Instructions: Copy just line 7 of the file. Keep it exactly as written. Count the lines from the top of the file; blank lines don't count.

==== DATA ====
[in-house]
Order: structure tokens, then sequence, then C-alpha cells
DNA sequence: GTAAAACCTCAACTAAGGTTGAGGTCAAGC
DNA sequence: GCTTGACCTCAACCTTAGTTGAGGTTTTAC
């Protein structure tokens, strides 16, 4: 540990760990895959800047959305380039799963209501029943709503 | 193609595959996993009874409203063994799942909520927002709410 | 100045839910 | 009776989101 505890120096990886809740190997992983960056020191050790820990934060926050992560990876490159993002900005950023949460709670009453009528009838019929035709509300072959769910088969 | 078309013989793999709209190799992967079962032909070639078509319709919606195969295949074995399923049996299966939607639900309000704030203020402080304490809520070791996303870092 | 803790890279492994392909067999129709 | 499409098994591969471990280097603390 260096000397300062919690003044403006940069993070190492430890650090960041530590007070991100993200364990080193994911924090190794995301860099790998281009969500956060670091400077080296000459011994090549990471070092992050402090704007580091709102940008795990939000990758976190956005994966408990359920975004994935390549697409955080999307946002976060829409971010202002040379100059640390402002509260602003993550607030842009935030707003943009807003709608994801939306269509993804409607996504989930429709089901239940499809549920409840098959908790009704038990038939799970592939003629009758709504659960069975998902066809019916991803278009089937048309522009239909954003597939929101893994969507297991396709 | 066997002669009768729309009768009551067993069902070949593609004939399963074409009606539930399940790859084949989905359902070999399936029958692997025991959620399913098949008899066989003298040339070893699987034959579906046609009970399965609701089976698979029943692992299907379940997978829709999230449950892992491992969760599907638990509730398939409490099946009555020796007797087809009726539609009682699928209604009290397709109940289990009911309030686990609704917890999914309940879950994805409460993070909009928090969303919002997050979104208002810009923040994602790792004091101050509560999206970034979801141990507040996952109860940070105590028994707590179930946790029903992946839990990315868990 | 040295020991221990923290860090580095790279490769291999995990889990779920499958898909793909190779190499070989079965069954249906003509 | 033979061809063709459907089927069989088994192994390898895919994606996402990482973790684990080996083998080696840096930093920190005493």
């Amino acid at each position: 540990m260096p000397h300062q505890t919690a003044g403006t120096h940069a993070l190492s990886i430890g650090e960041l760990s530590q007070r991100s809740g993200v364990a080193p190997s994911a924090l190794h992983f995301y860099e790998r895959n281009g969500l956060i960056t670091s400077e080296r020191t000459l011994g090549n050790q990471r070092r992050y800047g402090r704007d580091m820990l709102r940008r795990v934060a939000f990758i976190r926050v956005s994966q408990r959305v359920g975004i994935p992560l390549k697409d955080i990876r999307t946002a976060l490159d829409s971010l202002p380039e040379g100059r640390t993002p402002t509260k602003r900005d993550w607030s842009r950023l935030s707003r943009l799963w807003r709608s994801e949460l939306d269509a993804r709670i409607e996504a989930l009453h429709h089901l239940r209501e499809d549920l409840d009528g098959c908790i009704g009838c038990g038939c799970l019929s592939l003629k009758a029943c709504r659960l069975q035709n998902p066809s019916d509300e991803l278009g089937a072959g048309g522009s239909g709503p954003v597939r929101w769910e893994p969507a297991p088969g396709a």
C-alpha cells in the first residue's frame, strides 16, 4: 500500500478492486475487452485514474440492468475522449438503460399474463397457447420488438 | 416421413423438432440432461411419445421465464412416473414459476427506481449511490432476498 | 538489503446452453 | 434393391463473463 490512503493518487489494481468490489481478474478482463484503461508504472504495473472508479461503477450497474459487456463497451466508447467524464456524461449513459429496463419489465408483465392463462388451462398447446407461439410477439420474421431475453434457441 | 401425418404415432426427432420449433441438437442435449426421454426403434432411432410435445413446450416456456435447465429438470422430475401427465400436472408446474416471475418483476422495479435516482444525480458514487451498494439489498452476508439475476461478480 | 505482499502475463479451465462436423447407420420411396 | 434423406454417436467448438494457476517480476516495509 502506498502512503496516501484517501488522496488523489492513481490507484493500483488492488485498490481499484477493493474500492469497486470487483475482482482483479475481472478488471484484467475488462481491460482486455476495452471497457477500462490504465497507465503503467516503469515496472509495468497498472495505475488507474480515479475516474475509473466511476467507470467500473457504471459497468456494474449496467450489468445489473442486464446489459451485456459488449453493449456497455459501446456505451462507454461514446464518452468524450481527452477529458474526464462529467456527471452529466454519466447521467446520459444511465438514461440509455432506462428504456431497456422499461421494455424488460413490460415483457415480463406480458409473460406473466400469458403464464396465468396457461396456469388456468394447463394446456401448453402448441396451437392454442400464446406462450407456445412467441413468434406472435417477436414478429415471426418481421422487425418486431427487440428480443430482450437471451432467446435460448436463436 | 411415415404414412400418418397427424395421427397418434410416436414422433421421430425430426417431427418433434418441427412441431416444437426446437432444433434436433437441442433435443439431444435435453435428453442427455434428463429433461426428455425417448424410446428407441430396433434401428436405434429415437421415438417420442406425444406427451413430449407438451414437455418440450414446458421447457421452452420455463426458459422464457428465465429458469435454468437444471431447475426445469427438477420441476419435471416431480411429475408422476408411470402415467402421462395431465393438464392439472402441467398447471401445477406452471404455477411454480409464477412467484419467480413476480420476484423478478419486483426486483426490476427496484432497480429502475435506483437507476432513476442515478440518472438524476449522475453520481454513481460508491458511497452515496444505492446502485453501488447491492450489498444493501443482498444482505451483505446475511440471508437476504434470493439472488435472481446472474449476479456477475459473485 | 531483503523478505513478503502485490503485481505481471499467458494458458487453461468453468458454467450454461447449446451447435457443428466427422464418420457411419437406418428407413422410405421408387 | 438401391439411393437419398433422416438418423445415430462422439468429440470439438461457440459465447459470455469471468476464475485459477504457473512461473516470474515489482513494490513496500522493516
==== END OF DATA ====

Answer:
C-alpha cells in the first residue's frame, strides 16, 4: 500500500478492486475487452485514474440492468475522449438503460399474463397457447420488438 | 416421413423438432440432461411419445421465464412416473414459476427506481449511490432476498 | 538489503446452453 | 434393391463473463 490512503493518487489494481468490489481478474478482463484503461508504472504495473472508479461503477450497474459487456463497451466508447467524464456524461449513459429496463419489465408483465392463462388451462398447446407461439410477439420474421431475453434457441 | 401425418404415432426427432420449433441438437442435449426421454426403434432411432410435445413446450416456456435447465429438470422430475401427465400436472408446474416471475418483476422495479435516482444525480458514487451498494439489498452476508439475476461478480 | 505482499502475463479451465462436423447407420420411396 | 434423406454417436467448438494457476517480476516495509 502506498502512503496516501484517501488522496488523489492513481490507484493500483488492488485498490481499484477493493474500492469497486470487483475482482482483479475481472478488471484484467475488462481491460482486455476495452471497457477500462490504465497507465503503467516503469515496472509495468497498472495505475488507474480515479475516474475509473466511476467507470467500473457504471459497468456494474449496467450489468445489473442486464446489459451485456459488449453493449456497455459501446456505451462507454461514446464518452468524450481527452477529458474526464462529467456527471452529466454519466447521467446520459444511465438514461440509455432506462428504456431497456422499461421494455424488460413490460415483457415480463406480458409473460406473466400469458403464464396465468396457461396456469388456468394447463394446456401448453402448441396451437392454442400464446406462450407456445412467441413468434406472435417477436414478429415471426418481421422487425418486431427487440428480443430482450437471451432467446435460448436463436 | 411415415404414412400418418397427424395421427397418434410416436414422433421421430425430426417431427418433434418441427412441431416444437426446437432444433434436433437441442433435443439431444435435453435428453442427455434428463429433461426428455425417448424410446428407441430396433434401428436405434429415437421415438417420442406425444406427451413430449407438451414437455418440450414446458421447457421452452420455463426458459422464457428465465429458469435454468437444471431447475426445469427438477420441476419435471416431480411429475408422476408411470402415467402421462395431465393438464392439472402441467398447471401445477406452471404455477411454480409464477412467484419467480413476480420476484423478478419486483426486483426490476427496484432497480429502475435506483437507476432513476442515478440518472438524476449522475453520481454513481460508491458511497452515496444505492446502485453501488447491492450489498444493501443482498444482505451483505446475511440471508437476504434470493439472488435472481446472474449476479456477475459473485 | 531483503523478505513478503502485490503485481505481471499467458494458458487453461468453468458454467450454461447449446451447435457443428466427422464418420457411419437406418428407413422410405421408387 | 438401391439411393437419398433422416438418423445415430462422439468429440470439438461457440459465447459470455469471468476464475485459477504457473512461473516470474515489482513494490513496500522493516